A stall is a physical phenomenon in fluid dynamics where the airfoil stops generating lift when moving through the air at angles above the critical angle of attack. As airfoils generate lift by the resultant force arising from the airflow around its upper and lower surfaces, the airflow needs to be smooth and continuous for a continuous lift. When the angle of attack increases, the airflow separates from the upper surface and abruptly reduces the lift generated.

Frequently Asked Questions[edit]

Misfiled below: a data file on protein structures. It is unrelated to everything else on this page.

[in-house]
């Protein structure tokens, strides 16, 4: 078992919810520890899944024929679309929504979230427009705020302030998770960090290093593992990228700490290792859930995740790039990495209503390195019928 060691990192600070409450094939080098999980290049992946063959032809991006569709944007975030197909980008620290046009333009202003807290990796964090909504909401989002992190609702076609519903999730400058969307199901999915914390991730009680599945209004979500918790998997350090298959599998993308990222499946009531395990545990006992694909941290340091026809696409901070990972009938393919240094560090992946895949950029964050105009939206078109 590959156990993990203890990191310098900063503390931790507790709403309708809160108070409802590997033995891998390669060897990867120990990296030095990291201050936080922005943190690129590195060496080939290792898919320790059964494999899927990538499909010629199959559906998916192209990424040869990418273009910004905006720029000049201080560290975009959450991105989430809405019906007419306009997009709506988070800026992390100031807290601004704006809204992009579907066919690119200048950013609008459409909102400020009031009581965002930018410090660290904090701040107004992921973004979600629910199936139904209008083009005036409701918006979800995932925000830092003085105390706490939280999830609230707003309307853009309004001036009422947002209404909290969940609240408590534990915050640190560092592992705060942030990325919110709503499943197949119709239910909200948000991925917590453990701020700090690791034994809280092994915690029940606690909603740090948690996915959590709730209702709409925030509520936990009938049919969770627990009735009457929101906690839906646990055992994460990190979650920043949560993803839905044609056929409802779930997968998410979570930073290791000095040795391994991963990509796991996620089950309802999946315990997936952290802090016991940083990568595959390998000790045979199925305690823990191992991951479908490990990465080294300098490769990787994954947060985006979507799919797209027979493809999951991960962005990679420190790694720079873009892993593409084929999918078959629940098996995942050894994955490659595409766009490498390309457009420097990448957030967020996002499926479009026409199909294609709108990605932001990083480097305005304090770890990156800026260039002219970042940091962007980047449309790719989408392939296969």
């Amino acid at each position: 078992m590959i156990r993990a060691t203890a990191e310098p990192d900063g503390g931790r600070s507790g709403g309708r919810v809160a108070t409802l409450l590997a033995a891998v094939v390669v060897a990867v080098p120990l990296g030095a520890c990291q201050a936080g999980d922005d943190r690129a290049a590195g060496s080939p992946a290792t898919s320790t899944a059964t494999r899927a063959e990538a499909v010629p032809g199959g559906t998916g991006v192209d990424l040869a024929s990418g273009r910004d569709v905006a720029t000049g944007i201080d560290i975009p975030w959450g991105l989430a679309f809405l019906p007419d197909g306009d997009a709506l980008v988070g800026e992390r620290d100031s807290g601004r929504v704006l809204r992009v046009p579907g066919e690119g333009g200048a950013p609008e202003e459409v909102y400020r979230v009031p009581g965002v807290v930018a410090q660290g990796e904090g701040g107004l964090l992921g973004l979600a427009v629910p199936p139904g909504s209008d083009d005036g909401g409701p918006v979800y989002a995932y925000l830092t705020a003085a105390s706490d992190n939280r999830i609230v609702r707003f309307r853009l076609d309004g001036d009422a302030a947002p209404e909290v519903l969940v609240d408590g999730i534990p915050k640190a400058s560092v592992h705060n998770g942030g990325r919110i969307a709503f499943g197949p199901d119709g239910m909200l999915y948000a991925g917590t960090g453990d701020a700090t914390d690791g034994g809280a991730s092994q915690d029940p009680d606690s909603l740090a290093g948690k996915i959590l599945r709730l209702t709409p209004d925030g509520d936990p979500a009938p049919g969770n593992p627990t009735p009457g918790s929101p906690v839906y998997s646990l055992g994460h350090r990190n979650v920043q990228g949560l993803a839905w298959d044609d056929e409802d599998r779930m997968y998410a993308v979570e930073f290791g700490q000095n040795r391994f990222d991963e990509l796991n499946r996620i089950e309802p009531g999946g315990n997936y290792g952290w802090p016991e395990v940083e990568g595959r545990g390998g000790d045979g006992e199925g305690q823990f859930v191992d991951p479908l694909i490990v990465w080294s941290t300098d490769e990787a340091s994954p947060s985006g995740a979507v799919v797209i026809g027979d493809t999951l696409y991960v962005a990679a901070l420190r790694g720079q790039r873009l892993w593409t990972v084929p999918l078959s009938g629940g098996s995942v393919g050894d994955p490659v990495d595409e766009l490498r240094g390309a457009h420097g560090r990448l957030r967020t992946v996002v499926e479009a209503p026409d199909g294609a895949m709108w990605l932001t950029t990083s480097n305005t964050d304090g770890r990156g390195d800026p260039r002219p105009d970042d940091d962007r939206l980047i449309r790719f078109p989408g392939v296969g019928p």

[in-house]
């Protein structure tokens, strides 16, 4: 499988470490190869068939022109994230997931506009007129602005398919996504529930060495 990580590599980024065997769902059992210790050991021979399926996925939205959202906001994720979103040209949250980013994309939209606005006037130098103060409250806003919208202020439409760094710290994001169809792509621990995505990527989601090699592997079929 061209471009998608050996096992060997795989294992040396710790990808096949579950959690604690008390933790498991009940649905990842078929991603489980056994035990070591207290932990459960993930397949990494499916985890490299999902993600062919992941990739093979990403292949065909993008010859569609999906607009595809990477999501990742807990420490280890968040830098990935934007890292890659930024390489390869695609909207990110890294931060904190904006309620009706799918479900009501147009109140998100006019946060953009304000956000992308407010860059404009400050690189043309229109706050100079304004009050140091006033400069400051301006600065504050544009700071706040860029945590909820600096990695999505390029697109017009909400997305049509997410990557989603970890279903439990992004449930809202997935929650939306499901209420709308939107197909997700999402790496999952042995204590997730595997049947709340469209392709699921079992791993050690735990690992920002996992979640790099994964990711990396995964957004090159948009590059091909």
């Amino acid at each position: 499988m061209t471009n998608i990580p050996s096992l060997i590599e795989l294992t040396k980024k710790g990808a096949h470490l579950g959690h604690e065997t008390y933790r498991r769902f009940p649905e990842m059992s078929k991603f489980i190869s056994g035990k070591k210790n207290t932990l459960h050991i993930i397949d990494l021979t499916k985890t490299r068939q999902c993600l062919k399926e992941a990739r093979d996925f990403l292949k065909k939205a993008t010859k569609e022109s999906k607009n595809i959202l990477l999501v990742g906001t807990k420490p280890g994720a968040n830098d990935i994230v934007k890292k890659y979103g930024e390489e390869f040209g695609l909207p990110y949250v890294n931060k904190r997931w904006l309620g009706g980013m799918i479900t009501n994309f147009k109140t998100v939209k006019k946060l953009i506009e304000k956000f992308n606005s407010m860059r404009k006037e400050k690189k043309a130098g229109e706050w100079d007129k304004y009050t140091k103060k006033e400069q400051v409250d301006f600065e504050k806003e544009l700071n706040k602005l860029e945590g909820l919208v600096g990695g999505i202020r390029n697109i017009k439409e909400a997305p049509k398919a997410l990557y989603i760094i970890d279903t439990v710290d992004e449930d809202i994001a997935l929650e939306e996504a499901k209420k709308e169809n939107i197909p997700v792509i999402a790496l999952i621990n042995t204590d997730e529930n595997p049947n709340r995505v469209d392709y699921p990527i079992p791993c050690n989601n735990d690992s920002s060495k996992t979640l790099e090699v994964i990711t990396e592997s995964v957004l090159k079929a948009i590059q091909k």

How does an aircraft recover from the stall?[edit]

A stalled aircraft can be recovered to normal flight be reducing the angle of attack below the critical angle of attack, i.e. by pitching down the aircraft.

What is a deep stall?[edit]

A deep stall is a type of stall where an aircraft's recovery from the stall is highly unlikely due to the loss of controls to pitch down the aircraft. This happens in configurations where a T-tail is involved. When such aircraft enters a stall, the wing at a high angle of attack and the wake from the separated turbulent flow blocks any flow to the tailplane and the elevators. This leaves the elevator ineffective to the pilot's inputs.